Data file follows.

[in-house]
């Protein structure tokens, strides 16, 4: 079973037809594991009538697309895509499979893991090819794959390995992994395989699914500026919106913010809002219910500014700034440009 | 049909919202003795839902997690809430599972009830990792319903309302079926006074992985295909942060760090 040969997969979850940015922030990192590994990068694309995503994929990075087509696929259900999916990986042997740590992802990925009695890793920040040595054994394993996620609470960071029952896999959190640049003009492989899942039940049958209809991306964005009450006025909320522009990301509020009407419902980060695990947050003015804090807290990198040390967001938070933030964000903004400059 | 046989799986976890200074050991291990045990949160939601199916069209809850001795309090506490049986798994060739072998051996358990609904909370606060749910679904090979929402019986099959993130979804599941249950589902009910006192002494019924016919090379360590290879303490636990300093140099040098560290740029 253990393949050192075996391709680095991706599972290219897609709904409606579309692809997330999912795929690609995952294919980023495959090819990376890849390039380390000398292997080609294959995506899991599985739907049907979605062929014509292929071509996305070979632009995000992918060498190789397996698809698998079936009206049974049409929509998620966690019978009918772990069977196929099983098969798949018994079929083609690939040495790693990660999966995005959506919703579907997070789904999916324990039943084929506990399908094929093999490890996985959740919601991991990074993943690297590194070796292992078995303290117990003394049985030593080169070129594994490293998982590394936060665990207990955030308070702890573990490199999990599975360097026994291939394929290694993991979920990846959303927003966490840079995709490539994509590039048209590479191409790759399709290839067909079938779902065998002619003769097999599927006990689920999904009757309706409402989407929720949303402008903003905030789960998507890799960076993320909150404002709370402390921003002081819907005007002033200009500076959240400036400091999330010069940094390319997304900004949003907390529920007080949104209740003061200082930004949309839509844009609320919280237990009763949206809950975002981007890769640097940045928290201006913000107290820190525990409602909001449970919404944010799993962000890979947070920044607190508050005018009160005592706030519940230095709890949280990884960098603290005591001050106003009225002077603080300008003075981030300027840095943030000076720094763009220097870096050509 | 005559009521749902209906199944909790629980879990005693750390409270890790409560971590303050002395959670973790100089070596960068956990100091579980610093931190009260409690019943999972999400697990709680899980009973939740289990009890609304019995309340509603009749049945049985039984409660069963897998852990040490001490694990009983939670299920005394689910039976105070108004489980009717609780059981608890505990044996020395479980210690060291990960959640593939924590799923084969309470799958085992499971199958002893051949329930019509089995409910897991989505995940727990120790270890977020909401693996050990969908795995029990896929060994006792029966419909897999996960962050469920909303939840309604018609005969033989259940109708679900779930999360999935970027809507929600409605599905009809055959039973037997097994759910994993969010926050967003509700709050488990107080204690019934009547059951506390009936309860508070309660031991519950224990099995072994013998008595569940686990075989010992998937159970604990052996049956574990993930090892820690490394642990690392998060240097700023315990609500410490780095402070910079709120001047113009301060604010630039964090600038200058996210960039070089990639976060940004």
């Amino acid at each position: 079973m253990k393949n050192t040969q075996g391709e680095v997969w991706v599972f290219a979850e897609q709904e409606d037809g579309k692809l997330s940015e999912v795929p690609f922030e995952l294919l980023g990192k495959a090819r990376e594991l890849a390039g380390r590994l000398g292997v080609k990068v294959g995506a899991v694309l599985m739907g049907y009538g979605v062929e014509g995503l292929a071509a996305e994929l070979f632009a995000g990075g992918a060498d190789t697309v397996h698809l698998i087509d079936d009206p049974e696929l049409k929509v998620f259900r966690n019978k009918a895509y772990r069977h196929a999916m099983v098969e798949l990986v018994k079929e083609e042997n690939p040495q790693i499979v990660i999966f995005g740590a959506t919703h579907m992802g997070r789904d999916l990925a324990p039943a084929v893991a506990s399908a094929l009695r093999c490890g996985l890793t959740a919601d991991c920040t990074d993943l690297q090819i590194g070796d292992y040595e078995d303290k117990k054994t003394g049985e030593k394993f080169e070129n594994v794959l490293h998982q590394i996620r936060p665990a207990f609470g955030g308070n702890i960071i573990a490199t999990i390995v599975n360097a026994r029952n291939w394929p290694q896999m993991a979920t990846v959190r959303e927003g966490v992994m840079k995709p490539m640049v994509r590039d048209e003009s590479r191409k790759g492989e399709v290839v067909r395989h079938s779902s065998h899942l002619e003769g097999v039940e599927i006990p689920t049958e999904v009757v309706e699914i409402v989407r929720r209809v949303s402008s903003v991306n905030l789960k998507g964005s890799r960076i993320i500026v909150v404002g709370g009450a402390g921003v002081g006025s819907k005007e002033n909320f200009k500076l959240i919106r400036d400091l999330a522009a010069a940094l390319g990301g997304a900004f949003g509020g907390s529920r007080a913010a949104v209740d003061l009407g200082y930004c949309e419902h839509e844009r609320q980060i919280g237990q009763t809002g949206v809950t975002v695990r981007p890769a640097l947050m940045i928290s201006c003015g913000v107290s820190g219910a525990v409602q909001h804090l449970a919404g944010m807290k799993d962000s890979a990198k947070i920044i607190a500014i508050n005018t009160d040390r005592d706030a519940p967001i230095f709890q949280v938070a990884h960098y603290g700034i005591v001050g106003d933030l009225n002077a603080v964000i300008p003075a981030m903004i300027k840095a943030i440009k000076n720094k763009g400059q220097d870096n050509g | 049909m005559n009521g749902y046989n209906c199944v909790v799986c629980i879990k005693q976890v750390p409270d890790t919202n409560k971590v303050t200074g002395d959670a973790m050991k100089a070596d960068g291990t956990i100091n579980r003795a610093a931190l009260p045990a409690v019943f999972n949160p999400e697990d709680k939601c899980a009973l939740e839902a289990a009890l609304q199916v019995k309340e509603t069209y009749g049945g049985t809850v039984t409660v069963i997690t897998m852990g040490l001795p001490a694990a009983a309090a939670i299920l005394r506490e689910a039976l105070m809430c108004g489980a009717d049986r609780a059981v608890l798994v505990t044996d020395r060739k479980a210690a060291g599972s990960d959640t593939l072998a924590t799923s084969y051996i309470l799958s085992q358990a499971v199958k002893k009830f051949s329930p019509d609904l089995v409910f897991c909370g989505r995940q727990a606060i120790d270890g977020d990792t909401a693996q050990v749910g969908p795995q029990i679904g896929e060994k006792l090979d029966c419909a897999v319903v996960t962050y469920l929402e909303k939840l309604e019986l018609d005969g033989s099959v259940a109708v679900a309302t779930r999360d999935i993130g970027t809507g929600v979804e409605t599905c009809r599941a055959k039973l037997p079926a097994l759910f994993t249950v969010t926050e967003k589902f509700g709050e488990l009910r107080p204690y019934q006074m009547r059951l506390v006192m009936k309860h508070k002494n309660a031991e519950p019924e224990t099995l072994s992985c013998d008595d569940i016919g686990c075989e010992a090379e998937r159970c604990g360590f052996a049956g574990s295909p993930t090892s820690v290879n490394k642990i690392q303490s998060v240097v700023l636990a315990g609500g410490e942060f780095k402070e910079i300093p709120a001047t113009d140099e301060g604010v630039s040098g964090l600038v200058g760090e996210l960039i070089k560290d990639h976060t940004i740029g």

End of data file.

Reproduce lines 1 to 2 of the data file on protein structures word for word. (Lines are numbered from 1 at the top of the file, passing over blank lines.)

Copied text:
[in-house]
């Protein structure tokens, strides 16, 4: 079973037809594991009538697309895509499979893991090819794959390995992994395989699914500026919106913010809002219910500014700034440009 | 049909919202003795839902997690809430599972009830990792319903309302079926006074992985295909942060760090 040969997969979850940015922030990192590994990068694309995503994929990075087509696929259900999916990986042997740590992802990925009695890793920040040595054994394993996620609470960071029952896999959190640049003009492989899942039940049958209809991306964005009450006025909320522009990301509020009407419902980060695990947050003015804090807290990198040390967001938070933030964000903004400059 | 046989799986976890200074050991291990045990949160939601199916069209809850001795309090506490049986798994060739072998051996358990609904909370606060749910679904090979929402019986099959993130979804599941249950589902009910006192002494019924016919090379360590290879303490636990300093140099040098560290740029 253990393949050192075996391709680095991706599972290219897609709904409606579309692809997330999912795929690609995952294919980023495959090819990376890849390039380390000398292997080609294959995506899991599985739907049907979605062929014509292929071509996305070979632009995000992918060498190789397996698809698998079936009206049974049409929509998620966690019978009918772990069977196929099983098969798949018994079929083609690939040495790693990660999966995005959506919703579907997070789904999916324990039943084929506990399908094929093999490890996985959740919601991991990074993943690297590194070796292992078995303290117990003394049985030593080169070129594994490293998982590394936060665990207990955030308070702890573990490199999990599975360097026994291939394929290694993991979920990846959303927003966490840079995709490539994509590039048209590479191409790759399709290839067909079938779902065998002619003769097999599927006990689920999904009757309706409402989407929720949303402008903003905030789960998507890799960076993320909150404002709370402390921003002081819907005007002033200009500076959240400036400091999330010069940094390319997304900004949003907390529920007080949104209740003061200082930004949309839509844009609320919280237990009763949206809950975002981007890769640097940045928290201006913000107290820190525990409602909001449970919404944010799993962000890979947070920044607190508050005018009160005592706030519940230095709890949280990884960098603290005591001050106003009225002077603080300008003075981030300027840095943030000076720094763009220097870096050509 | 005559009521749902209906199944909790629980879990005693750390409270890790409560971590303050002395959670973790100089070596960068956990100091579980610093931190009260409690019943999972999400697990709680899980009973939740289990009890609304019995309340509603009749049945049985039984409660069963897998852990040490001490694990009983939670299920005394689910039976105070108004489980009717609780059981608890505990044996020395479980210690060291990960959640593939924590799923084969309470799958085992499971199958002893051949329930019509089995409910897991989505995940727990120790270890977020909401693996050990969908795995029990896929060994006792029966419909897999996960962050469920909303939840309604018609005969033989259940109708679900779930999360999935970027809507929600409605599905009809055959039973037997097994759910994993969010926050967003509700709050488990107080204690019934009547059951506390009936309860508070309660031991519950224990099995072994013998008595569940686990075989010992998937159970604990052996049956574990993930090892820690490394642990690392998060240097700023315990609500410490780095402070910079709120001047113009301060604010630039964090600038200058996210960039070089990639976060940004």